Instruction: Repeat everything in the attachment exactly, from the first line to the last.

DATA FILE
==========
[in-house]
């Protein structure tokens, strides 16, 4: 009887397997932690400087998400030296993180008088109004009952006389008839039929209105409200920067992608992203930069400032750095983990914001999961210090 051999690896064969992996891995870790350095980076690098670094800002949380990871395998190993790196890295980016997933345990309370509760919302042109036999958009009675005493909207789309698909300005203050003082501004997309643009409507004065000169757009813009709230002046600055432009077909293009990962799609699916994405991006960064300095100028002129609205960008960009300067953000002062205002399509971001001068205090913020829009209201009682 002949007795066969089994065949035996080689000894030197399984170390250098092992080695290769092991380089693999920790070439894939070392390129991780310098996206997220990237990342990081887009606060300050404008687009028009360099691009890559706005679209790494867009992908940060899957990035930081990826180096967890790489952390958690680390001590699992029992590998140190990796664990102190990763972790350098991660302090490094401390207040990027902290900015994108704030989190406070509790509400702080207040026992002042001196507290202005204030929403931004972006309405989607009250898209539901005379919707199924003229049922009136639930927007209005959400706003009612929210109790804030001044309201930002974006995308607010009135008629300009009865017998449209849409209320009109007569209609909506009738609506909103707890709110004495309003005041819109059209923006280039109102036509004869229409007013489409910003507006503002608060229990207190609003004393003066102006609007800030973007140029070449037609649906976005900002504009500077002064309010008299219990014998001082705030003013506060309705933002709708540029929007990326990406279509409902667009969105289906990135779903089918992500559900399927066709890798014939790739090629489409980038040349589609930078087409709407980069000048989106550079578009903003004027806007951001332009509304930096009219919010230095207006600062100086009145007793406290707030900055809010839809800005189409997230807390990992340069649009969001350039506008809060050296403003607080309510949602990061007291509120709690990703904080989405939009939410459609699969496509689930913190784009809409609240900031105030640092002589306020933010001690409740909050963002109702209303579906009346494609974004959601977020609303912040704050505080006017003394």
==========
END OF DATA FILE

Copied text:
[in-house]
């Protein structure tokens, strides 16, 4: 009887397997932690400087998400030296993180008088109004009952006389008839039929209105409200920067992608992203930069400032750095983990914001999961210090 051999690896064969992996891995870790350095980076690098670094800002949380990871395998190993790196890295980016997933345990309370509760919302042109036999958009009675005493909207789309698909300005203050003082501004997309643009409507004065000169757009813009709230002046600055432009077909293009990962799609699916994405991006960064300095100028002129609205960008960009300067953000002062205002399509971001001068205090913020829009209201009682 002949007795066969089994065949035996080689000894030197399984170390250098092992080695290769092991380089693999920790070439894939070392390129991780310098996206997220990237990342990081887009606060300050404008687009028009360099691009890559706005679209790494867009992908940060899957990035930081990826180096967890790489952390958690680390001590699992029992590998140190990796664990102190990763972790350098991660302090490094401390207040990027902290900015994108704030989190406070509790509400702080207040026992002042001196507290202005204030929403931004972006309405989607009250898209539901005379919707199924003229049922009136639930927007209005959400706003009612929210109790804030001044309201930002974006995308607010009135008629300009009865017998449209849409209320009109007569209609909506009738609506909103707890709110004495309003005041819109059209923006280039109102036509004869229409007013489409910003507006503002608060229990207190609003004393003066102006609007800030973007140029070449037609649906976005900002504009500077002064309010008299219990014998001082705030003013506060309705933002709708540029929007990326990406279509409902667009969105289906990135779903089918992500559900399927066709890798014939790739090629489409980038040349589609930078087409709407980069000048989106550079578009903003004027806007951001332009509304930096009219919010230095207006600062100086009145007793406290707030900055809010839809800005189409997230807390990992340069649009969001350039506008809060050296403003607080309510949602990061007291509120709690990703904080989405939009939410459609699969496509689930913190784009809409609240900031105030640092002589306020933010001690409740909050963002109702209303579906009346494609974004959601977020609303912040704050505080006017003394």